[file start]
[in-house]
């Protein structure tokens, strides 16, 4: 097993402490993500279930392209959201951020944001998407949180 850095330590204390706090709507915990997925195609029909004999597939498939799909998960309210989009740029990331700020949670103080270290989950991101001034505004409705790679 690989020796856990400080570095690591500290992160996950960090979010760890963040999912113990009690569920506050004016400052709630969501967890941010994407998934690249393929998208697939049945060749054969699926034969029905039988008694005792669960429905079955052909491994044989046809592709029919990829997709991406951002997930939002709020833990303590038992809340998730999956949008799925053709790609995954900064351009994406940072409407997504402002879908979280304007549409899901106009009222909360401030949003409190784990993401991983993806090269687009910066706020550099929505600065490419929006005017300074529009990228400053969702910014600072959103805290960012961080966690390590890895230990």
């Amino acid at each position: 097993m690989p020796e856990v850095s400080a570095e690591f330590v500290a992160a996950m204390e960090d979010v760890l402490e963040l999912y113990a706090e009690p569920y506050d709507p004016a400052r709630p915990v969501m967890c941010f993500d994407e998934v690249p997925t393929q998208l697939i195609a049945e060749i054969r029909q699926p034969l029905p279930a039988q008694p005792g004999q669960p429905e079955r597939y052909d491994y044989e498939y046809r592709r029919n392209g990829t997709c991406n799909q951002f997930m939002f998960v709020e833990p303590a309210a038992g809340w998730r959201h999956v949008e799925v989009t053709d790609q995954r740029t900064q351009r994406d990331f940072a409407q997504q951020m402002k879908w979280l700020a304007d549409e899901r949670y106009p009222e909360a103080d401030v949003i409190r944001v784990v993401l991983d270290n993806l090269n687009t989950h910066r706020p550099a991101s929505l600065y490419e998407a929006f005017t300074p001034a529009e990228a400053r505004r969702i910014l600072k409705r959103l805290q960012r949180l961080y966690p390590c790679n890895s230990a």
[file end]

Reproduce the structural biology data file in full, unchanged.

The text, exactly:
[in-house]
């Protein structure tokens, strides 16, 4: 097993402490993500279930392209959201951020944001998407949180 850095330590204390706090709507915990997925195609029909004999597939498939799909998960309210989009740029990331700020949670103080270290989950991101001034505004409705790679 690989020796856990400080570095690591500290992160996950960090979010760890963040999912113990009690569920506050004016400052709630969501967890941010994407998934690249393929998208697939049945060749054969699926034969029905039988008694005792669960429905079955052909491994044989046809592709029919990829997709991406951002997930939002709020833990303590038992809340998730999956949008799925053709790609995954900064351009994406940072409407997504402002879908979280304007549409899901106009009222909360401030949003409190784990993401991983993806090269687009910066706020550099929505600065490419929006005017300074529009990228400053969702910014600072959103805290960012961080966690390590890895230990």
């Amino acid at each position: 097993m690989p020796e856990v850095s400080a570095e690591f330590v500290a992160a996950m204390e960090d979010v760890l402490e963040l999912y113990a706090e009690p569920y506050d709507p004016a400052r709630p915990v969501m967890c941010f993500d994407e998934v690249p997925t393929q998208l697939i195609a049945e060749i054969r029909q699926p034969l029905p279930a039988q008694p005792g004999q669960p429905e079955r597939y052909d491994y044989e498939y046809r592709r029919n392209g990829t997709c991406n799909q951002f997930m939002f998960v709020e833990p303590a309210a038992g809340w998730r959201h999956v949008e799925v989009t053709d790609q995954r740029t900064q351009r994406d990331f940072a409407q997504q951020m402002k879908w979280l700020a304007d549409e899901r949670y106009p009222e909360a103080d401030v949003i409190r944001v784990v993401l991983d270290n993806l090269n687009t989950h910066r706020p550099a991101s929505l600065y490419e998407a929006f005017t300074p001034a529009e990228a400053r505004r969702i910014l600072k409705r959103l805290q960012r949180l961080y966690p390590c790679n890895s230990a």